International Religious Freedom Report
Bureau of Democracy, Human Rights, and Labor

The Constitution provides for freedom of religion, and the Government generally respects this right in practice.

There was no change in the status of respect for religious freedom during the period covered by this report, and government policy continued to contribute to the generally free practice of religion.

The generally amicable relationship among religions in society contributed to religious freedom.

The U.S. Government discusses religious freedom issues with the Government in the context of its overall dialog and policy of promoting human rights.

Section I. Religious Demography

The country has a total area of 11,720 square miles and its population is 2,143,141. Christianity, specifically Roman Catholicism, is the dominant religion. Approximately 90 percent of the population are Christian, and 70 percent of Christians are Catholic. Muslims, members of other non-Christian religions, and atheists constitute the remaining 10 percent. Christians are scattered throughout the country, while Muslims live mainly in the northeastern part of the country. Most practitioners of Islam are of Asian origin, while the majority of Christians are the indigenous Basotho.

Many devout Christians still practice their traditional cultural beliefs and rituals along with Christianity. The Catholic Church has fused some aspects of local culture into its services. For example, the singing of hymns during services has developed into a local and traditional way of singing (a repetitive call and response style) in Sesotho--the indigenous language--as well as English. In addition priests are seen dressed in local dress during services.

There are three main missionary groups, all of which are Christian, active in the country: Catholics, Protestants, and Anglicans.

Catholic predominance in the country derives from the successful establishment of Catholic schools in the last century and their influence over education policy. The Catholic Church owns about 75 percent of all primary and secondary schools in the country and was instrumental in establishing the National University.

The Catholic Church helped found the Basotholand National Party (BNP) in 1959 and sponsored it in the independence elections in 1966. Most members of the BNP are practicing Catholics. The BNP ruled the country from independence in 1966 until 1985 when it was overthrown in a military coup. The then-opposition Basotholand Congress Party (BCP) historically has been aligned with the Protestants or evangelicals specifically. They were forced into exile in 1973 after being denied their victory in the 1970 elections.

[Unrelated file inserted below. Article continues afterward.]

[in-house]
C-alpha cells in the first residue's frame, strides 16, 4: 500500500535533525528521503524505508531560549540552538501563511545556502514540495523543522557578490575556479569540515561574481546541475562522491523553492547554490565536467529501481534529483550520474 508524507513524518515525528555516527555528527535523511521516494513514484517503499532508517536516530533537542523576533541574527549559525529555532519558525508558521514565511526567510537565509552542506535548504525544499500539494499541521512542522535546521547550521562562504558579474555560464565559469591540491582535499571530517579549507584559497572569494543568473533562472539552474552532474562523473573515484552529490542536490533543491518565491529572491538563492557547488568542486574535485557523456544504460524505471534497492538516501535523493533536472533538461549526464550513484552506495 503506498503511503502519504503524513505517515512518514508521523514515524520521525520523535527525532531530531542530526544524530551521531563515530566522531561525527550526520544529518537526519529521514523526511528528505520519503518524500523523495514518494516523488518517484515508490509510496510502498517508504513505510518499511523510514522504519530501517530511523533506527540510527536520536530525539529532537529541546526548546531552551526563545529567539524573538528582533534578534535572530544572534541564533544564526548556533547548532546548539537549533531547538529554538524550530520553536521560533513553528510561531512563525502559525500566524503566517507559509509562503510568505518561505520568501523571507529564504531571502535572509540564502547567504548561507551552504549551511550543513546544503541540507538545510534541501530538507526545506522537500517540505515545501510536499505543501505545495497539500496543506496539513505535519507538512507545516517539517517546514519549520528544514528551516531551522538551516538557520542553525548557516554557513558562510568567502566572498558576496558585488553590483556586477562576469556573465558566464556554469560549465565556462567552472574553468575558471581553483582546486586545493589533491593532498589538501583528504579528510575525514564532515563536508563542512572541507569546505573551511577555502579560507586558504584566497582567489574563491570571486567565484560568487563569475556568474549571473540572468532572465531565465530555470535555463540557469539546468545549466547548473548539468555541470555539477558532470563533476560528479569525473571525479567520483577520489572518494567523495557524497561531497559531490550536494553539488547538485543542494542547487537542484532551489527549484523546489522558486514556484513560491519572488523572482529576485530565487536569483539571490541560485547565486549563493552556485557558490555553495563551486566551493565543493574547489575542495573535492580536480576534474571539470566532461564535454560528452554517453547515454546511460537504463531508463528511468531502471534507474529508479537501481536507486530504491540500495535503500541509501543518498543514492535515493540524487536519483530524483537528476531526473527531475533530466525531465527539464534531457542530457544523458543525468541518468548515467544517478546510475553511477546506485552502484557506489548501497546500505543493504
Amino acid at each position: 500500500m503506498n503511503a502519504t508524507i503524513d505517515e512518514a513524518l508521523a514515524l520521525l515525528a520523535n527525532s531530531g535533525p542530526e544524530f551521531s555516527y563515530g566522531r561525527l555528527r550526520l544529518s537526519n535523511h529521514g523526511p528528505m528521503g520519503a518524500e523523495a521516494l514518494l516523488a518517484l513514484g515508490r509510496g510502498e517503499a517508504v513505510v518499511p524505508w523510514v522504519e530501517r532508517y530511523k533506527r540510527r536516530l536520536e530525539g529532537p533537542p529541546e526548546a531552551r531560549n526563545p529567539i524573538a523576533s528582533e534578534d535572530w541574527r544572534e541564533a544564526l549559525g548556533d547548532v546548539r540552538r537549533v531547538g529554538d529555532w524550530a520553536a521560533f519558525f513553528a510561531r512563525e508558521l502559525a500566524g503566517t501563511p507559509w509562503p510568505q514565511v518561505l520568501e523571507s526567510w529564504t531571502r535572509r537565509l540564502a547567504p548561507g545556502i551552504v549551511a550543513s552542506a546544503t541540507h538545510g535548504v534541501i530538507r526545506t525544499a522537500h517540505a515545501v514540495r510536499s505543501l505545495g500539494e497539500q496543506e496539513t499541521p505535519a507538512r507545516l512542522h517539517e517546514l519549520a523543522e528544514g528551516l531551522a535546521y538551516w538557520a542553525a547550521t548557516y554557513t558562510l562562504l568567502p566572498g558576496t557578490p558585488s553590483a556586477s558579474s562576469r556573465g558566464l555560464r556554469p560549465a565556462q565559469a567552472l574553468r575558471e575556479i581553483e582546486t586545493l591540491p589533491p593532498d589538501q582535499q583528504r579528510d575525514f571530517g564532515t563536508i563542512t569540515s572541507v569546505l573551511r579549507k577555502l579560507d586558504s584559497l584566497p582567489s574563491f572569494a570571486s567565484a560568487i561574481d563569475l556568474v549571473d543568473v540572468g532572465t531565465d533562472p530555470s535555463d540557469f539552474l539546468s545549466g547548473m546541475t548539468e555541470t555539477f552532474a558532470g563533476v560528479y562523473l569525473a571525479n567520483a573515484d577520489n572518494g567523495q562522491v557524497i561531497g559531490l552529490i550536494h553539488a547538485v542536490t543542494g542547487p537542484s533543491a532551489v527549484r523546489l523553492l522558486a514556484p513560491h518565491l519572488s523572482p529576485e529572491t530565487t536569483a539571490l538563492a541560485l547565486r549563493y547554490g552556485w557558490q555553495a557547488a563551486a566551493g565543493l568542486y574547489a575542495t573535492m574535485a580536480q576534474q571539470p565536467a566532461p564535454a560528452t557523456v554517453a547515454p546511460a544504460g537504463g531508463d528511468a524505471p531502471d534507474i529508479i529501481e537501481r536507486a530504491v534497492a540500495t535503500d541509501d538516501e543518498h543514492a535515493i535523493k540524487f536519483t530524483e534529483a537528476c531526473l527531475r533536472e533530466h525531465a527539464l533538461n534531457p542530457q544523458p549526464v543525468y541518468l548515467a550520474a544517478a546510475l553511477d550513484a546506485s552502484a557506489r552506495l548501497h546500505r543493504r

The members of the BCP, who have remained Protestant, won all 65 seats in the National Assembly when elections were held again in 1993.

Section II. Status of Religious Freedom

Legal/Policy Framework

The Constitution provides for freedom of religion, and the Government generally respects this right in practice. The Government at all levels generally protects this right in full, and does not tolerate its abuse, either by governmental or private actors.

There is no state religion, and no evidence that the Government favors any particular religion. However, the majority, if not all, members of the Government are Christians.

The Government does not establish requirements for religious recognition. Generally the Government does not provide benefits to any religious groups; however, Christian groups enjoy a waiver of taxes on donations from outside the country. These donations (in the form of clothes, medicines, food, etc.) are not subjected to import taxation.

Restrictions on Religious Freedom

Government policy and practice contributed to the generally unrestricted practice of religion.

There were no reports of religious prisoners or detainees.

Forced Religious Conversion

There were no reports of forced religious conversion, including of minor U.S. citizens who had been abducted or illegally removed from the United States, or of the Government's refusal to allow such citizens to be returned to the United States.

Section III. Societal Attitudes

There generally is mutual understanding and cooperation between Christians and Muslims. There are efforts within the ecumenical community to promote tolerance and cooperation on social issues. Although there were some tensions between Christians and Muslims in previous years, there were no reports of such tensions during the period covered by this report.

There are serious theological and doctrinal differences among the Christians. The main feud is between the Catholics and the Protestants, especially evangelical, charismatic, and Mormon groups. However, there have been no specific incidents or confrontations during the period covered by this report.

Section IV. U.S. Government Policy

The U.S. Embassy discusses religious freedom issues with the Government in the context of its overall dialog and policy of promoting human rights.

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